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Robert Motherwell

Robert Motherwell

Robert Motherwell

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Robert Motherwell was an American painter, printmaker and editor. He was one of the youngest of the New York School (a phrase he coined), which also included Jackson Pollock, Mark Rothko, Willem de Kooning, and Philip Guston.

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Robert Motherwell (January 24, 1915 – July 16, 1991) was an American painter, printmaker, and editor. He was one of the youngest of the New York School, which also included Philip Guston, Willem de Kooning, Jackson Pollock, and Mark Rothko.

Robert Motherwell was born in Aberdeen, Washington on January 24, 1915, the first child of Robert Burns Motherwell II and Margaret Hogan Motherwell. The family later moved to San Francisco, where Motherwell's father served as president of Wells Fargo Bank. Due to the artist's asthmatic condition, Motherwell was reared largely on the Pacific Coast and spent most of his school years in California. There he developed a love for the broad spaces and bright colours that later emerged as essential characteristics of his abstract paintings (ultramarine blue of the sky and ochre yellow of Californian hills). His later concern with themes of mortality can likewise be traced to his frail health as a child.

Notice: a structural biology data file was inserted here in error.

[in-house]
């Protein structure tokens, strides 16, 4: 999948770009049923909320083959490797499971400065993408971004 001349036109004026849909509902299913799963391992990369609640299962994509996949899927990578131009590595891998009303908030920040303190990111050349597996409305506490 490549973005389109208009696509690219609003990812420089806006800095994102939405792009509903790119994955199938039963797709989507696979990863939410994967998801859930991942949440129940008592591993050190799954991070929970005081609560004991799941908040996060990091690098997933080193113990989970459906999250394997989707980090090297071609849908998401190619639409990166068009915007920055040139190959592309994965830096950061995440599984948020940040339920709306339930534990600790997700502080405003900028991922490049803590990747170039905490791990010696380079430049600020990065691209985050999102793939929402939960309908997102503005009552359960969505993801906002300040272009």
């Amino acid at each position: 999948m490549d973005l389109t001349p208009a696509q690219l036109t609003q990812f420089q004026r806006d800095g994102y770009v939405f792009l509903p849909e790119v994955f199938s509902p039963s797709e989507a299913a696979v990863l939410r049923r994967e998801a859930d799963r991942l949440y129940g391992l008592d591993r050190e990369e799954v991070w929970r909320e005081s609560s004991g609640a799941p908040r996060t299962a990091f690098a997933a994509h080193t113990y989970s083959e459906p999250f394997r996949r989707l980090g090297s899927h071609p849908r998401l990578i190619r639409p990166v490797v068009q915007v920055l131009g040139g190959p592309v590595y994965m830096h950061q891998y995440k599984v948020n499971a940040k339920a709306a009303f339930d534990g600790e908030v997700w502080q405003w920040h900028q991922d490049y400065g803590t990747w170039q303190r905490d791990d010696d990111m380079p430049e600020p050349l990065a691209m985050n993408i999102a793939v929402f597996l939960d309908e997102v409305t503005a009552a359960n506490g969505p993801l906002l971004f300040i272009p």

Between 1932 and 1937, Motherwell briefly studied painting at California School of Fine Arts, San Francisco and received a BA in philosophy from Stanford University. At Stanford Motherwell was introduced to modernism through his extensive reading of symbolist and other literature, especially Mallarmé, James Joyce, Edgar Allan Poe, and Octavio Paz. This passion stayed with Motherwell for the rest of his life and became a major theme of his later paintings and drawings.

At the age of 20 Motherwell traveled to Europe with his father and sister. They made a Grand Tour starting in Paris, then went to Amalfi, Italy; Switzerland; Germany; The Netherlands; and London; and ended in Motherwell, Scotland.